The Boston Redevelopment Authority says the program "allows the BRA certain tools to catalyze development." But the BRA has a controversial history with urban renewal. In the 1950s and '60s, 41 acres of the West End were infamously razed in the name of urban renewal, having been designated blighted areas home to slums, according to the project plan.
(Another 60 acres were razed for urban renewal in the adjacent Government Center project plan.) Here's the before and after:
The BRA is acknowledging the controversial history with a unique new exhibit, at the West End Museum, that looks at the history — and the future — of urban renewal.
"The BRA of today in no way condones the destruction of neighborhoods and the displacement of residents that happened in urban renewal’s wake," Brian Golden, the BRA's current director, said at the exhibit's opening last month. "And I want to offer my heartfelt apology on behalf of the agency to the families of the West End that were affected."
'Something Taken Away'
On a recent visit to the museum, curator Duane Lucia, who helped to coordinate the collaboration with the BRA, explained why the leveling of the West End community remains raw to this day.
"If you talk to old West Enders they would definitely say it wasn't a slum," Lucia said. "They felt that their neighborhood was more livable than the North End and some of the other neighborhoods that actually survived urban renewal."
He said the West End was comprised of a tight-knit and eclectic community in which everyone managed to get along. Lucia explained that the resentment harbored by some of those who were displaced stems not simply from losing their physical home, but also their sense of community.
"This was the ideal living situation for the people who were poor and working class and I think that in that regard, the ill feelings come from having something taken away, more so than being displaced," he said.
A Community 'That Is No More'
Bruce Guarino is one of those old West Enders who remembers his childhood neighborhood fondly. As if on cue, the 76-year-old walked into the museum to start his volunteer shift while we were there.
He grew up on North Grove Street, in the shadow of MGH, as he explained. He called the neighborhood home until he was 17, when his family moved to Dorchester amid the roiling debate over urban renewal.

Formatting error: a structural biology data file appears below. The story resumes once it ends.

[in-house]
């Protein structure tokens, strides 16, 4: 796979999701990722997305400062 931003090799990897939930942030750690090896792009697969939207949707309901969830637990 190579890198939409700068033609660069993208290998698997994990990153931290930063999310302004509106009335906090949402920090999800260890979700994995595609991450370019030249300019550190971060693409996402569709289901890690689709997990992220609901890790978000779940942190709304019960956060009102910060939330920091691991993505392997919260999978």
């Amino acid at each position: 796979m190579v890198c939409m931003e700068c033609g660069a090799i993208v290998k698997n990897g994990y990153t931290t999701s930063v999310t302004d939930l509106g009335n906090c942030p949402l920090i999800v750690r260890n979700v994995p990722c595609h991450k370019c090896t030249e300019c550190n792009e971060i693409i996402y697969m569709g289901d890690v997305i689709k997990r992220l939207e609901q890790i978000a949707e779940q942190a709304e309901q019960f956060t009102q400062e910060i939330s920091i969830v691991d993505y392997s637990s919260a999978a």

"It was a closely knit neighborhood," Guarino recalled. "This was home to 23 different ethnic groups, it was one of the most ethnically diverse neighborhoods in the entire country."
After all these years, he said he misses the camaraderie of the old West End. "When I go down through Blossom Street, if I go down to Charles Street station to go home, I look at all of these high rise apartment buildings, I say, 'This was once a neighborhood that is no more.' "
Urban Renewal 'Means Quite Another' Thing Today
Corey Zehngebot is senior urban designer and architect at the BRA. We met with her at the museum as well to talk about the BRA's vision for the use of urban renewal as a planning tool as the city continues to grow.
"What happened in the West End in 1957 is not something that could ever happen again," Zehngebot said. "The definition of urban renewal is that it's a strategy for redevelopment and revitalization, and that meant one thing in 1957 but it means quite another today. When you hear the phrase 'urban renewal' — just as when you hear the phrase 'eminent domain' or the word 'blight' -- there are strong negative connotations with that and we'd love to refresh it and call it something different, perhaps urban revitalization or, more succinctly, urban planning."
Zehngebot said these days, the BRA "absolutely" considers itself more sensitive to the need to preserve a neighborhood's feel and culture.
"The sort of core belief is that preservation is going to be key to Boston's success as a city," she said. "But we also need to look at opportunities to enhance the futures we have, and grow."
This segment aired on October 15, 2015.